The LCUB financed construction by having its electric division loan $21.7 million to its new broadband division.  Like Lenoir City, Cleveland, Tennessee would also move money from Cleveland Utilities’ electric division to its new broadband division by making an $8 million “inter-divisional” loan to be paid within 20 years at 6 percent interest.  Because the public utilities serving both Lenoir City and Cleveland plan to subsidize their new broadband divisions with the revenue from their electric divisions, the cost for the new broadband infrastructure will fall on all residents through higher electric utility costs, whether they subscribe to the new network or remain with their existing provider.

CAGW described in its 2021 report, The Folly of Government-Owned Networks, how several other cities, not just in Tennessee, but around the country, have also tried to create broadband networks using their public utilities.  Financially disappointing broadband forays include Bristol, Virginia; Johnson City, Tennessee; Provo, Utah; and Traverse City, Michigan.  Perhaps the most egregious example is Provo, where the system was such a financial disaster that Google gave the city $1 to take it over, but the deal did include paying off the $39 million outstanding debt that still haunts local taxpayers.

Given the litany of inefficient public bureaucracies challenging experienced private providers only to find themselves outcompeted on cost, innovation, and quality, political leaders who continue to tout their utilities’ odds of thriving in a competitive marketplace are over-promising at great cost to taxpayers.  Making matters worse, guidance on broadband spending issued by the Department of Treasury, the Rural Utilities Service, and the National Telecommunications and Information Administration are preferencing GONs.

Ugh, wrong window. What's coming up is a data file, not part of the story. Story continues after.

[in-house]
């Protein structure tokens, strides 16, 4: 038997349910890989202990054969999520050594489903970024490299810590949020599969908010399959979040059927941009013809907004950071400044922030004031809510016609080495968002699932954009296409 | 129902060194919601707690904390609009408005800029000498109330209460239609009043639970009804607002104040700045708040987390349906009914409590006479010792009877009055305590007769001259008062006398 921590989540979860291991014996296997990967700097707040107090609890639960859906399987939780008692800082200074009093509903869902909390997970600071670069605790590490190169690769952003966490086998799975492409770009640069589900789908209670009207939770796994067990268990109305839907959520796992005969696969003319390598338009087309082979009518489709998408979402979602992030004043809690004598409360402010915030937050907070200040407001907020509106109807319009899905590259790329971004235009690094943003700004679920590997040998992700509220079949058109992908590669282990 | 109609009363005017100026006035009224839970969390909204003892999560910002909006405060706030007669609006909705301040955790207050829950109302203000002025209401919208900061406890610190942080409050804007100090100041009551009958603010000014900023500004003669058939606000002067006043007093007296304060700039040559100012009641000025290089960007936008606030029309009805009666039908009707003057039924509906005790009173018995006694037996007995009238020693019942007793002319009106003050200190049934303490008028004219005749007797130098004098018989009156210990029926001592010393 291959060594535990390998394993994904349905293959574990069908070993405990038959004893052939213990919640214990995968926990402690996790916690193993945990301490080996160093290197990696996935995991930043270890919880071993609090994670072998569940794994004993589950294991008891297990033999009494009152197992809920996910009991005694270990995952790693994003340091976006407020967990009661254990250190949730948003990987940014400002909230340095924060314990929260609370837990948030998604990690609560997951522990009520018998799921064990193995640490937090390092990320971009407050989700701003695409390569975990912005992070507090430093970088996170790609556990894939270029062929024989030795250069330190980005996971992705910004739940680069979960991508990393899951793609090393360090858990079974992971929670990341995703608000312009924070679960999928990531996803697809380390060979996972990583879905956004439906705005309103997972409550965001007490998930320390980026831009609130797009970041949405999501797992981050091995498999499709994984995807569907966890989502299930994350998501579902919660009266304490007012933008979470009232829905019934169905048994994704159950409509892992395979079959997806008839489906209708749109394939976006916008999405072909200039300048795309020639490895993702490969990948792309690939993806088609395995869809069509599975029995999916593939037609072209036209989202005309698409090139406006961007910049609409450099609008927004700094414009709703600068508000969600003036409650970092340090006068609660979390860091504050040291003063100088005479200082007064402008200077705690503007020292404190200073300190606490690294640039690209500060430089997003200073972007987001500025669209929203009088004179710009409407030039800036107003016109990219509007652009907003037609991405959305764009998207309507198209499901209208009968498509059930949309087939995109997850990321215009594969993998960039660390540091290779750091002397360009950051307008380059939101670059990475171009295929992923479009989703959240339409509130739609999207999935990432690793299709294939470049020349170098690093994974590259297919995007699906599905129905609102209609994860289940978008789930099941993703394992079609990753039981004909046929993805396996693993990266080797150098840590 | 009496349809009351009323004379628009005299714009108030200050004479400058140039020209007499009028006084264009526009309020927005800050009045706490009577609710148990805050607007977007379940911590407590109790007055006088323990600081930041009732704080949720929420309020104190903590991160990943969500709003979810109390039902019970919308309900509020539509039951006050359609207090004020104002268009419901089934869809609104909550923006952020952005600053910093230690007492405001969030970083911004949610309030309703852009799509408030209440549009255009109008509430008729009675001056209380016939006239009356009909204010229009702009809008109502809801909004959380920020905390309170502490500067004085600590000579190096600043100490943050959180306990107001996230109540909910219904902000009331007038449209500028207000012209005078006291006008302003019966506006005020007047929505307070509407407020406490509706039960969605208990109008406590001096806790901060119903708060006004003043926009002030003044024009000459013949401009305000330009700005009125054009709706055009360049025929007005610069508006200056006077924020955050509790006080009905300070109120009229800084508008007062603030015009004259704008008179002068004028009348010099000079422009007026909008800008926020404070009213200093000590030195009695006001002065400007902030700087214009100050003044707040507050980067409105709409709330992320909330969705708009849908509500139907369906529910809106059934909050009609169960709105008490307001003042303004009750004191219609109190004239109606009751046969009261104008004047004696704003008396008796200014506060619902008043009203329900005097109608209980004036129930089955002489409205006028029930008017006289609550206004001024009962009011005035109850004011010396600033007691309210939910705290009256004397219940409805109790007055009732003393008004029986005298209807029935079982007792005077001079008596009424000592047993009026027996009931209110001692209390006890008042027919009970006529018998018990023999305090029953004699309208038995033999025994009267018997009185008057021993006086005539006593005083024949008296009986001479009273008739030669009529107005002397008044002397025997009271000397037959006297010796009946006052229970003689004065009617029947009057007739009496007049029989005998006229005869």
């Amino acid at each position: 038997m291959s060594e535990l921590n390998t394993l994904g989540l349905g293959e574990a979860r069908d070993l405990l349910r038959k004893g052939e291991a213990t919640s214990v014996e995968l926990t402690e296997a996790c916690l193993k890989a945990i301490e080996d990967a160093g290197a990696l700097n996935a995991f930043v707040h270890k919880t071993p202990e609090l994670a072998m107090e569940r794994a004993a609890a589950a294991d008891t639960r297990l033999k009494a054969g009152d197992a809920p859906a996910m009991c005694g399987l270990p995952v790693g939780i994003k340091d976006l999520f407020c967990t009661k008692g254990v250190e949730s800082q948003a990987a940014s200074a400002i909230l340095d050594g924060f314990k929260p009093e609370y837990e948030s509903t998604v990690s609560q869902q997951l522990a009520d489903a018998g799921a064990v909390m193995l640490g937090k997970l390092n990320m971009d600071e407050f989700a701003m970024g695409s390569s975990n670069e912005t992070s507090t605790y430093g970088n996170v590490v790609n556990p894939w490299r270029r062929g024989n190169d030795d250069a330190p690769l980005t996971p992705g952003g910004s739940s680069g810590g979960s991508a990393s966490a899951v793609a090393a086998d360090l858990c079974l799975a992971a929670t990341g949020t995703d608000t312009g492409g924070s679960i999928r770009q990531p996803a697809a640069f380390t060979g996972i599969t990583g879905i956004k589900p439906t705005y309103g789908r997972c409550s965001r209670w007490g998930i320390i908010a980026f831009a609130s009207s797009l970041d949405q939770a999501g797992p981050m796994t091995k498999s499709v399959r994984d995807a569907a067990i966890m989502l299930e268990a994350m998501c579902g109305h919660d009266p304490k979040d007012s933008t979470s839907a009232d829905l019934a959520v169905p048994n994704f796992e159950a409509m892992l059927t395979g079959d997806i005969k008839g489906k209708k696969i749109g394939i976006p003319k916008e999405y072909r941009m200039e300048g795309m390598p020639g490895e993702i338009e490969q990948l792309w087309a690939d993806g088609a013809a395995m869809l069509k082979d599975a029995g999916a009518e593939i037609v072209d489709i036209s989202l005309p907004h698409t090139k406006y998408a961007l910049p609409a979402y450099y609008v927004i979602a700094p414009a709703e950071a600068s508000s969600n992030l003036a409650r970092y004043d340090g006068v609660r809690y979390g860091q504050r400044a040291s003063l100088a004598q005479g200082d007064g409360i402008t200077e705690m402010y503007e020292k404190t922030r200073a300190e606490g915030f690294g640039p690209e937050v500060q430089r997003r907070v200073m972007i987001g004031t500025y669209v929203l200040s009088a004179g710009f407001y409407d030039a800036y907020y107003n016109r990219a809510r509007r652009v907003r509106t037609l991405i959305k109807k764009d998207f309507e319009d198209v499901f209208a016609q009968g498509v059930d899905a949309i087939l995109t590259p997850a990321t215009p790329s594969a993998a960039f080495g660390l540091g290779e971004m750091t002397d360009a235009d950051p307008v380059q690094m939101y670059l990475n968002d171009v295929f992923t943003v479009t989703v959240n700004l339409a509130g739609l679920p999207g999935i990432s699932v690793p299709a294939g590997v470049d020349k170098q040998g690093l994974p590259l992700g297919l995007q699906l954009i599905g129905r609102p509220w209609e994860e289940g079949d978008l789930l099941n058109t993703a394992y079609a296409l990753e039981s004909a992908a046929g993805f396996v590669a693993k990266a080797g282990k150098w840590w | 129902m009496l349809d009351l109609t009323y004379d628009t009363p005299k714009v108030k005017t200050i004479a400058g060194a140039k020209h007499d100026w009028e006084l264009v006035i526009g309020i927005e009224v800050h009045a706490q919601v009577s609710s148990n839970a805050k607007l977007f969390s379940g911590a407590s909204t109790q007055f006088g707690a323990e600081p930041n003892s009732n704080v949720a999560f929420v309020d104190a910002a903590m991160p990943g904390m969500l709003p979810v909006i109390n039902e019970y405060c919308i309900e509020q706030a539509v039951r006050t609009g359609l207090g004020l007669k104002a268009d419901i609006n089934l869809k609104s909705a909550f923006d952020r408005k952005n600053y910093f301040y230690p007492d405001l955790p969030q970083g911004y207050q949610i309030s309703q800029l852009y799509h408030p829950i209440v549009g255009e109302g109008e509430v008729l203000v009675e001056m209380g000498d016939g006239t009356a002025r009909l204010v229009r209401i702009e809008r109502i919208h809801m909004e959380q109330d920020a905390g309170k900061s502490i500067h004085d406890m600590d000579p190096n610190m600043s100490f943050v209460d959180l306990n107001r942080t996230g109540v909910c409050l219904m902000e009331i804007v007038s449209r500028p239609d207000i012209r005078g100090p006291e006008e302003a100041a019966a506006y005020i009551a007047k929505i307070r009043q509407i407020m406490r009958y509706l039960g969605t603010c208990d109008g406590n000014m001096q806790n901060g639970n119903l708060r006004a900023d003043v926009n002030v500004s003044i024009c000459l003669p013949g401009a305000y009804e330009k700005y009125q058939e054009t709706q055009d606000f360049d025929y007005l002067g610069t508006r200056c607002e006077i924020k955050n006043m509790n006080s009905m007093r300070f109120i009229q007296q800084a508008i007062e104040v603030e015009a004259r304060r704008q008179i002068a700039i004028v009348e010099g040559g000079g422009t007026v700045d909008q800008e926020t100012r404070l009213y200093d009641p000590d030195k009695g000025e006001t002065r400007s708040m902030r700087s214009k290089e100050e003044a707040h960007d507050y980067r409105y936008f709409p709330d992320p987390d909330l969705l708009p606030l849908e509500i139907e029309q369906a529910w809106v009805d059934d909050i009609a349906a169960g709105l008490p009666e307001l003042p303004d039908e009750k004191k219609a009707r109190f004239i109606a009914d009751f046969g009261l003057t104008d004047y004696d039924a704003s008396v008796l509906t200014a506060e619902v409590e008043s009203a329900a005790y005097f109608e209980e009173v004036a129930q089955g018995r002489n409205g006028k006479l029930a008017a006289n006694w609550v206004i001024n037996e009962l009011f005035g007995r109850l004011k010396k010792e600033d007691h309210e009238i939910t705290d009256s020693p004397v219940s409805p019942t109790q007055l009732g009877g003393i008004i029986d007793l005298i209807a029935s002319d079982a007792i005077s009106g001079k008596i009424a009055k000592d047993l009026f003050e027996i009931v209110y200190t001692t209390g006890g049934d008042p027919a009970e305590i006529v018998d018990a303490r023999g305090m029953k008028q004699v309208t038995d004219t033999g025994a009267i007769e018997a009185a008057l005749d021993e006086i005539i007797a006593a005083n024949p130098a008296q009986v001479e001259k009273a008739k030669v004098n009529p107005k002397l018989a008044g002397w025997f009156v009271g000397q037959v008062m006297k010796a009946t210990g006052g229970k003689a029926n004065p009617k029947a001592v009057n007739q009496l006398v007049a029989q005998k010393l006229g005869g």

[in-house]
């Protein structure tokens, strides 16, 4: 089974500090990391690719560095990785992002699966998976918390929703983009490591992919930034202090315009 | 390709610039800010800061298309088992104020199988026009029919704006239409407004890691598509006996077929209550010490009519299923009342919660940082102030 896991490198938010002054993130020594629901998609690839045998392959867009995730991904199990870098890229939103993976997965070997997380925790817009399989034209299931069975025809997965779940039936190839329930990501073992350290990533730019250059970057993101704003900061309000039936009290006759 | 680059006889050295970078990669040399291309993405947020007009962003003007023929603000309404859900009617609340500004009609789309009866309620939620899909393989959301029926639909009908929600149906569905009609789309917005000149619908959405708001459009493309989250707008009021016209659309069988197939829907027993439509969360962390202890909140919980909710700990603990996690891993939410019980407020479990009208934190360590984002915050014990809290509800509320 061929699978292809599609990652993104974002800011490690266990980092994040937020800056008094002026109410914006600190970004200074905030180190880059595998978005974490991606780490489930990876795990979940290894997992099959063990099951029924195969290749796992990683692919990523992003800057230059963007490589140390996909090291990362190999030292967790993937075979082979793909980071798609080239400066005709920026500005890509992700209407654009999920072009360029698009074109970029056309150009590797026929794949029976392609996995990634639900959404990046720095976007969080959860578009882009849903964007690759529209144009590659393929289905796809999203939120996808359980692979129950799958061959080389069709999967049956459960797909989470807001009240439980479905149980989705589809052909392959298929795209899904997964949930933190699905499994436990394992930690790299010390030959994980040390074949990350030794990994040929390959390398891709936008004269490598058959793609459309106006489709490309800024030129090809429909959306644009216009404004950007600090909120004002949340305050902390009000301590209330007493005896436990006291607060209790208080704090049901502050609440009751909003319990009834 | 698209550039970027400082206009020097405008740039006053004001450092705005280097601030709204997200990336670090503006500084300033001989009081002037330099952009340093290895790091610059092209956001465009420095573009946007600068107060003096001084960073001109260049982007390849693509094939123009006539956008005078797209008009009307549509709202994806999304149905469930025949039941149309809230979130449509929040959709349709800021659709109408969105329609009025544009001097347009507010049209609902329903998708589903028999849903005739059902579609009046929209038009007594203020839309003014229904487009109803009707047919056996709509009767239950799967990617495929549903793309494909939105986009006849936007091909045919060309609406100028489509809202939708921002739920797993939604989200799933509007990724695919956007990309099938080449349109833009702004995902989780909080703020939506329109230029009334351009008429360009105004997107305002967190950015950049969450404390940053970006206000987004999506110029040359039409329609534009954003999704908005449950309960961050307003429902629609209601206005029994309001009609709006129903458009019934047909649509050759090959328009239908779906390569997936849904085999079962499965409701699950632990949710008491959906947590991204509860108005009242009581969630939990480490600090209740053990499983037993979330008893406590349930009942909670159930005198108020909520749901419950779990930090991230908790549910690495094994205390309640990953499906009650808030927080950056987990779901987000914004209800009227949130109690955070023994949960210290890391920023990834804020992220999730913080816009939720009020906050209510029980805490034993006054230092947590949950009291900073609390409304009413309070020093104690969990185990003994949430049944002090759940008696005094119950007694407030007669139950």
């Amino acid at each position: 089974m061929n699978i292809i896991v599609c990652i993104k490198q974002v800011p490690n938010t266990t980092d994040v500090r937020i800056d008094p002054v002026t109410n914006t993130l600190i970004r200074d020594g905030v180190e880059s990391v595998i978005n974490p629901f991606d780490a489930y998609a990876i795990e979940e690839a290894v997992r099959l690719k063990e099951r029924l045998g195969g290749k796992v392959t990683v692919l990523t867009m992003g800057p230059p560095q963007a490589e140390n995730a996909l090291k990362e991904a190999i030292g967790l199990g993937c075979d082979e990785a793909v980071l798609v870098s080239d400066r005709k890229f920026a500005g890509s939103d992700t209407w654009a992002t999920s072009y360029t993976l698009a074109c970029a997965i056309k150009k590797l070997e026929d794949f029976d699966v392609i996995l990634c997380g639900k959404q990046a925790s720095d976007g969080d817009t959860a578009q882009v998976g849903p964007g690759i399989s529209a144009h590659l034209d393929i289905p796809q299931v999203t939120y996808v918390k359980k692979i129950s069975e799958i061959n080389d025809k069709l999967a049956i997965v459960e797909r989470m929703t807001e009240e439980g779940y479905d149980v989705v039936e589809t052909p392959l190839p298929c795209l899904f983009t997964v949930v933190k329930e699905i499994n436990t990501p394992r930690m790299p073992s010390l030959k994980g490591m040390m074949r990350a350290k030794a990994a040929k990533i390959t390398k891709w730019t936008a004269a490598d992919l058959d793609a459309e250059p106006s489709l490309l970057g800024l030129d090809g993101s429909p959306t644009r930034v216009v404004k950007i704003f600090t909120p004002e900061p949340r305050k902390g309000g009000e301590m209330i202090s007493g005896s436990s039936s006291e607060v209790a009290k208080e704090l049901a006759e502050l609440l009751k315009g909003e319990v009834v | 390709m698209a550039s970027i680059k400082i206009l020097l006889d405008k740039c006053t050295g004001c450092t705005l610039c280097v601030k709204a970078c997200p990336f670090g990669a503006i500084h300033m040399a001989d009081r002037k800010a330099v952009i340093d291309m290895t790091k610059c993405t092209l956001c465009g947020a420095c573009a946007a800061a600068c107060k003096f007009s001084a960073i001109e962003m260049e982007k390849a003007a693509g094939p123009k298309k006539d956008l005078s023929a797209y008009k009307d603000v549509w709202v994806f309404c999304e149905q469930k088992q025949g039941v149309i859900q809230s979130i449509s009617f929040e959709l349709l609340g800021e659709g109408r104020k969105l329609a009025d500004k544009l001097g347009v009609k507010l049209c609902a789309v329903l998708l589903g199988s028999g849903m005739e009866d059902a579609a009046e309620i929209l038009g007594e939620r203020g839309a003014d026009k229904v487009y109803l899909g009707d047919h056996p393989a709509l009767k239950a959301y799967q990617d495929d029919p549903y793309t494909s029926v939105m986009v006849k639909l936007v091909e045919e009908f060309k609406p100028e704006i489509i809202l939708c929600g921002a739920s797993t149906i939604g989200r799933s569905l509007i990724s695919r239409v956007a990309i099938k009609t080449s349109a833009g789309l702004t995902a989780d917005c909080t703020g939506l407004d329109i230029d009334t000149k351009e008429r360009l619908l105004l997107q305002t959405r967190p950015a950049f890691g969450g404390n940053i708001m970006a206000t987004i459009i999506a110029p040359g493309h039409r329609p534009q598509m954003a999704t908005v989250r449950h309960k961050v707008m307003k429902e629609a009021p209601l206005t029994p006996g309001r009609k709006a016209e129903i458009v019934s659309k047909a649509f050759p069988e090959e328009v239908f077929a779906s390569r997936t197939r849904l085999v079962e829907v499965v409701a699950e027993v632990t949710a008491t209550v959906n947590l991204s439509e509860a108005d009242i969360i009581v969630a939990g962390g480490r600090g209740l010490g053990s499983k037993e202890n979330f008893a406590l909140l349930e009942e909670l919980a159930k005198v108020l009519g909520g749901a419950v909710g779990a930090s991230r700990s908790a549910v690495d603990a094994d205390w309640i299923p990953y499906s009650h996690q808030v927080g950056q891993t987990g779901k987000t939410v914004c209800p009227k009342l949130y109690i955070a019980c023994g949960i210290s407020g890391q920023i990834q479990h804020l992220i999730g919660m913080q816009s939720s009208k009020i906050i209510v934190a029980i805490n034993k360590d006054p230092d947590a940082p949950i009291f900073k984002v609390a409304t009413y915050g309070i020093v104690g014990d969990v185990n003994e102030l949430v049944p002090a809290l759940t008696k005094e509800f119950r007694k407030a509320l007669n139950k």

GONs also crowd out what many local taxpayers would consider to be higher priorities.  KUB’s $70 million annual cost for fiber expansion is equal to 23 percent of the city of Knoxville’s entire $304 million general fund budget for fiscal year 2023, which pays for everything from emergency services to parks and libraries.  When local governments build broadband networks, they are diverting resources not only from other services but also opportunities to improve the local community to attract new businesses and residents to their towns and cities. 

Municipal officials may promise internet service of such quality that users switch in droves from their current providers and shower their public utility with enough revenue to finance its debts, but history shows time and again that when the government tries to compete on a level footing with the private sector, legislators hear calls for a bailout before long.  Should LCUB’s or Cleveland Utilities’ commercial broadband divisions fail to repay their loans on time, they will need to raise electric rates to recoup their losses. 

If local politicians decide to prioritize broadband development over keeping energy costs low, rural Tennessean electricity ratepayers may find themselves bearing the brunt of their urban neighbors’ mistake through higher energy costs and increased taxes.  While municipal leaders in Elizabethton and other towns have expressed interest in applying to the Tennessee Valley Authority (TVA) for permission to construct municipal-owned networks, the costs of these plans cannot be calculated until the TVA receives and publishes their applications.  Thankfully, there is still time for many of these local governments to step back and rethink their proposals.  If city or county leaders want to truly help bridge the digital divide for those without high-speed broadband access, they should reduce and streamline the application process for new buildouts by local private sector providers and work with their state broadband offices to leverage newly available federal funds to encourage those broadband providers to expand coverage in rural and unserved communities, rather than starting from scratch to construct their own costly and likely to fail network in an already-competitive marketplace.